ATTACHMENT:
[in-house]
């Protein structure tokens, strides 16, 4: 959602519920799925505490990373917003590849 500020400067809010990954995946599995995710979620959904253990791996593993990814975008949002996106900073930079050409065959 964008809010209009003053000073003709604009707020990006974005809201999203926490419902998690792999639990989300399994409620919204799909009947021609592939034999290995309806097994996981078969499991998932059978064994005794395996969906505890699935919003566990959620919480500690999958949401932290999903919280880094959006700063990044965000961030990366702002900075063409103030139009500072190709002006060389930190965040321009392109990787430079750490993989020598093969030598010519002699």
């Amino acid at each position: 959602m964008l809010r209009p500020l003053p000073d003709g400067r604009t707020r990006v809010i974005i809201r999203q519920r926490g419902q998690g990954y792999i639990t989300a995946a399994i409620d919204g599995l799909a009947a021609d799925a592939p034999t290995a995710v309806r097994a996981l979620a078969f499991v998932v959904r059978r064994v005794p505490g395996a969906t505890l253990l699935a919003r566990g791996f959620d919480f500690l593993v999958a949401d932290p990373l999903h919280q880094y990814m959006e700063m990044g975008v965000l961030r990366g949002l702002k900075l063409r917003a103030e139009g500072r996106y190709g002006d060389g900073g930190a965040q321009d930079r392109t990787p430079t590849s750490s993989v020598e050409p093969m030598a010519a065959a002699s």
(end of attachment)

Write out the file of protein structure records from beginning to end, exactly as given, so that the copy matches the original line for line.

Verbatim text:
[in-house]
């Protein structure tokens, strides 16, 4: 959602519920799925505490990373917003590849 500020400067809010990954995946599995995710979620959904253990791996593993990814975008949002996106900073930079050409065959 964008809010209009003053000073003709604009707020990006974005809201999203926490419902998690792999639990989300399994409620919204799909009947021609592939034999290995309806097994996981078969499991998932059978064994005794395996969906505890699935919003566990959620919480500690999958949401932290999903919280880094959006700063990044965000961030990366702002900075063409103030139009500072190709002006060389930190965040321009392109990787430079750490993989020598093969030598010519002699």
């Amino acid at each position: 959602m964008l809010r209009p500020l003053p000073d003709g400067r604009t707020r990006v809010i974005i809201r999203q519920r926490g419902q998690g990954y792999i639990t989300a995946a399994i409620d919204g599995l799909a009947a021609d799925a592939p034999t290995a995710v309806r097994a996981l979620a078969f499991v998932v959904r059978r064994v005794p505490g395996a969906t505890l253990l699935a919003r566990g791996f959620d919480f500690l593993v999958a949401d932290p990373l999903h919280q880094y990814m959006e700063m990044g975008v965000l961030r990366g949002l702002k900075l063409r917003a103030e139009g500072r996106y190709g002006d060389g900073g930190a965040q321009d930079r392109t990787p430079t590849s750490s993989v020598e050409p093969m030598a010519a065959a002699s």